[Having said that, I can’t resist adding that my friend Anne bristled at the format Larsen recommends. Writing a proposal is partly a matter of personal style. There is room for give and take—read a few books and fashion your approach according to what rings true for you.]
For insights into the personal styles of agents, New York agent Katherine Sands’ Making the Perfect Pitch: How to Catch a Literary Agent’s Eye strikes a chord.
For a look at book promotion from a publisher’s perspective, check out John Kremer’s 1001 Ways to Market Your Books. The book contains sections for both authors and publishers. The seven hundred pages can overwhelm, so give yourself time to take it in—you may want to skim or focus on one area at a time.
I highly recommend anything by Fern Reiss, self-publishing and publicity guru:
The Publishing Game: Find an Agent in 30 Days
The Publishing Game: Bestseller in 30 Days
The Publishing Game: Publish a Book in 30 Days
Fern says there are more coming. She has plans for:
The Publishing Game: Syndicate in 30 Days
The Publishing Game: Ebooks in 30 Days
I first heard about Thinking Like Your Editor: How to Write Great Serious Nonfiction and Get it Published by Susan Rabiner and Alfred Fortunato at a writers’ conference. Two agents mentioned this book and I put it on my list. Then I read it….and I agree.
Guerilla Marketing by Jay Conrad Levinson is sure to inspire you to bold action.
Fabulous Five: Lisa Tener’s Top Pics for Writers
The Elements of Style by William Strunk, Jr. and E. B. White is as timeless and lucid a classic as you’ll find anywhere.
William Zinser’s On Writing Well is another classic you can return to many times and still find it refreshing and instructional.
Ernest Hemingway on Writing—learn from a master! Not just for fiction writers either. Hemingway sheds light on working habits, what to write about and qualities of a good writer.
The Forest for the Trees: An Editor’s Advice to Writers by Betsy Lerner
Lerner describes some of the typical personalities a writer displays and how best to deal with these tendencies. She includes advice on working with an agent, handling rejection and, of course, what editors want. She also offers sober reflections on book promotion and publicity.
On Writing by Stephen King. King shares the captivating story of his life experiences and their influence on his writing, then teaches the reader through witty examples of good and bad writing, assignments and healthy advice. Especially useful for fiction writers.
Note: More to come here…stay tuned for five more!
Create-a-saurus: Lisa Tener recommends these creativity boosters and inspiring books for artists, writers and creatives
Okay, you’ve probably read The Artist’s Way by Julia Cameron, but I’d be remiss if I didn’t list this classic. Many of the exercises can catapult you into extraordinary circumstances. I found myself developing a character, Medea Liebowitz—psychic materialistic bimbo with a thick Queens accent, and took an intro comedy class just to explore this new personality in my life. What a trip when I actually performed her at the Hong Kong in Cambridge, MA and people laughed. A lot.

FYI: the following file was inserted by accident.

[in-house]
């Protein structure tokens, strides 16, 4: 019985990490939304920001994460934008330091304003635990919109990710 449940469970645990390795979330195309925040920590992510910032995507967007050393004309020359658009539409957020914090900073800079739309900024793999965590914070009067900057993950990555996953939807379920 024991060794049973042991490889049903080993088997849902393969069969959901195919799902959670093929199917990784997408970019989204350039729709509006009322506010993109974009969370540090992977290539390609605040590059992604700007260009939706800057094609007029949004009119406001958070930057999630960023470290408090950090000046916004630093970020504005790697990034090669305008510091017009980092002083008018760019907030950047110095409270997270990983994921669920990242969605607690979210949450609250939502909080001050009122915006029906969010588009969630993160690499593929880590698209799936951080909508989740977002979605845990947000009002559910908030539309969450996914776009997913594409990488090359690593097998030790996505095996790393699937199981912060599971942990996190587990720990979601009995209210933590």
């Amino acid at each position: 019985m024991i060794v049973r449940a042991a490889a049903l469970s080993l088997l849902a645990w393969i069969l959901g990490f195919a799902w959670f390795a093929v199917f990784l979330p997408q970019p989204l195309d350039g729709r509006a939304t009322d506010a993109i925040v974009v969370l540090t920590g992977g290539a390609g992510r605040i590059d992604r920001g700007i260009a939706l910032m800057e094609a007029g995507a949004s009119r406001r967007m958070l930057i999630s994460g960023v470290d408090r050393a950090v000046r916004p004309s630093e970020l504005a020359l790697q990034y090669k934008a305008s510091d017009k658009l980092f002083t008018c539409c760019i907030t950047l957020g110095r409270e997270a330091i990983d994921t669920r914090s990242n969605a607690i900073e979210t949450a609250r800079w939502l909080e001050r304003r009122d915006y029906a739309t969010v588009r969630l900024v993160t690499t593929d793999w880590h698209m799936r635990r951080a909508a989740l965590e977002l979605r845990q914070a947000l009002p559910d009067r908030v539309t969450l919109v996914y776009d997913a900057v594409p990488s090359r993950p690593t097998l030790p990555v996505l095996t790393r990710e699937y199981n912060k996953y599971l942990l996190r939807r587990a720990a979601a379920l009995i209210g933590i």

The one drawback that some of my coaching clients have run into with The Artist’s Way is getting stuck focusing on what’s blocking them, rather than focusing on a system to move beyond. Sometimes those morning pages can wind up recreating a traumatizing pattern rather than healing it. If they work for you—great. If not, enjoy the many other gifts of this gem of a book.
I don’t know about you, but the moment I laid eyes on the rebellious and fanciful cover of A Creative Companion: How to Free Your Creative Spirit by Sark, I had to hold it in my hands. At first glance, I thought “fluff”—not much there if you do a word count. Not fluff at all, though. Sark truly delivers with inspiring and laugh-out-loud stories of her own life, mostly her childhood. Reading Sark, you can’t help but feel that here is a kindred spirit encouraging you to roll down a grassy hill of dandelions in your best white dress. Who could resist?
I’d like to recommend Organizing for the Creative Person by Dorothy Lehmkuhl and Dolores Cotter Lamping. It looks to me like a great book. As soon as I get organized enough to read it, I’ll let you know. And if you read it first, let me know if I should keep it on my list!
Lisa Tener is a writing coach who teaches students five steps for creative flow and success which she terms, “Magic for Your Muse.” She is co-author of Good and Mad: Transform Anger Using Mind, Body, Soul and Humor (along with Jane Middelton-Moz and Peaco Todd) and founder of the South County Writer’s Seminar.
Lisa has appeared on ABC World News with Peter Jennings, PBS-TV Rhode Island and WCVB-Boston’s Chronicle and HealthBeat. She has been quoted in Glamour, Family Circle, the Boston Globe and more. She is currently working on a series of books for artists and writers to help them complete creative projects successfully.
Copyright 2004 by Lisa Tener; This article may be reprinted without permission only if you retain it in its entirety with the author bio and this copyright notice. If you would like to reprint a portion of this article, please e-mail me for permission at [email protected]